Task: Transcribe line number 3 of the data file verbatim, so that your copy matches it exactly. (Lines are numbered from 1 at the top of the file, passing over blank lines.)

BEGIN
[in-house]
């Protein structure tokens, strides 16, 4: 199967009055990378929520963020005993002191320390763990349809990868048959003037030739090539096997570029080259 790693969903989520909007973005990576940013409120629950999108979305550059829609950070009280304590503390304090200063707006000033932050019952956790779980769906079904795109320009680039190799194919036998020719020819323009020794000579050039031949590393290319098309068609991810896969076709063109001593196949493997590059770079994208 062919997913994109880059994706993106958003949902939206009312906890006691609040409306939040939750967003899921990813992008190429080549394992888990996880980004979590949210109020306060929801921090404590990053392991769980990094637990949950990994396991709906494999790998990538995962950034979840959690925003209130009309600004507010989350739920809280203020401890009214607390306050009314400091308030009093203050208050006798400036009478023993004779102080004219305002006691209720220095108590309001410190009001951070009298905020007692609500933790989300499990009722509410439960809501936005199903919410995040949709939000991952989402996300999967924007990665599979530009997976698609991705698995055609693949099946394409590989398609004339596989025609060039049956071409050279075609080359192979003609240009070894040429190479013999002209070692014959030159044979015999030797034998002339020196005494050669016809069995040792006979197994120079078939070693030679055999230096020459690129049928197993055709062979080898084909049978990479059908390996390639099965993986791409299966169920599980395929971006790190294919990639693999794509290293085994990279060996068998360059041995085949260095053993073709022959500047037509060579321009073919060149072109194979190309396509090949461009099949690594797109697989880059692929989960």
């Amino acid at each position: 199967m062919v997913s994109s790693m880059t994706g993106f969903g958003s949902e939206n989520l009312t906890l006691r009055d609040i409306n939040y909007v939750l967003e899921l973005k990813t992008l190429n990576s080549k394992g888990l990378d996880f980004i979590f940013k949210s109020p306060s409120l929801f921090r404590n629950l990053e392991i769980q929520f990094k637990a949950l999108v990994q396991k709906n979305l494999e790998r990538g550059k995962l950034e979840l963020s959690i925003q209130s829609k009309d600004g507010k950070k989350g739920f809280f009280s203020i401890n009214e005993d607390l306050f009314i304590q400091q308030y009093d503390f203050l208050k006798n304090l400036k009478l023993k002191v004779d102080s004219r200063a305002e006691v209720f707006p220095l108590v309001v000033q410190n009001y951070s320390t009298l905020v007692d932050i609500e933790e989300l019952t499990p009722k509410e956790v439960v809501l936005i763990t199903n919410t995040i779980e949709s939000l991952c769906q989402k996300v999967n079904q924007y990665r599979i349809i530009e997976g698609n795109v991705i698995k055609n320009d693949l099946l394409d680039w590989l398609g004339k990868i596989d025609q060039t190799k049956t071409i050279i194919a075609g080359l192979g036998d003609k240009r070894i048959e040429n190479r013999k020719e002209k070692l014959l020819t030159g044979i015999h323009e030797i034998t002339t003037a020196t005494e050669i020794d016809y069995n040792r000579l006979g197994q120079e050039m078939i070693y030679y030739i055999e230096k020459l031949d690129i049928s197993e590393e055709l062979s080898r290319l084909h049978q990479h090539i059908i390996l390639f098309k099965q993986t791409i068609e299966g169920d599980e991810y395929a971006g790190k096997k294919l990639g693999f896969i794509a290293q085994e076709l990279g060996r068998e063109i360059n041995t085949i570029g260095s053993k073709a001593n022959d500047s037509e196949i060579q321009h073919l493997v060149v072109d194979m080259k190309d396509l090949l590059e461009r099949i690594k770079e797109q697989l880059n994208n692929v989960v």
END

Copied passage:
């Amino acid at each position: 199967m062919v997913s994109s790693m880059t994706g993106f969903g958003s949902e939206n989520l009312t906890l006691r009055d609040i409306n939040y909007v939750l967003e899921l973005k990813t992008l190429n990576s080549k394992g888990l990378d996880f980004i979590f940013k949210s109020p306060s409120l929801f921090r404590n629950l990053e392991i769980q929520f990094k637990a949950l999108v990994q396991k709906n979305l494999e790998r990538g550059k995962l950034e979840l963020s959690i925003q209130s829609k009309d600004g507010k950070k989350g739920f809280f009280s203020i401890n009214e005993d607390l306050f009314i304590q400091q308030y009093d503390f203050l208050k006798n304090l400036k009478l023993k002191v004779d102080s004219r200063a305002e006691v209720f707006p220095l108590v309001v000033q410190n009001y951070s320390t009298l905020v007692d932050i609500e933790e989300l019952t499990p009722k509410e956790v439960v809501l936005i763990t199903n919410t995040i779980e949709s939000l991952c769906q989402k996300v999967n079904q924007y990665r599979i349809i530009e997976g698609n795109v991705i698995k055609n320009d693949l099946l394409d680039w590989l398609g004339k990868i596989d025609q060039t190799k049956t071409i050279i194919a075609g080359l192979g036998d003609k240009r070894i048959e040429n190479r013999k020719e002209k070692l014959l020819t030159g044979i015999h323009e030797i034998t002339t003037a020196t005494e050669i020794d016809y069995n040792r000579l006979g197994q120079e050039m078939i070693y030679y030739i055999e230096k020459l031949d690129i049928s197993e590393e055709l062979s080898r290319l084909h049978q990479h090539i059908i390996l390639f098309k099965q993986t791409i068609e299966g169920d599980e991810y395929a971006g790190k096997k294919l990639g693999f896969i794509a290293q085994e076709l990279g060996r068998e063109i360059n041995t085949i570029g260095s053993k073709a001593n022959d500047s037509e196949i060579q321009h073919l493997v060149v072109d194979m080259k190309d396509l090949l590059e461009r099949i690594k770079e797109q697989l880059n994208n692929v989960v």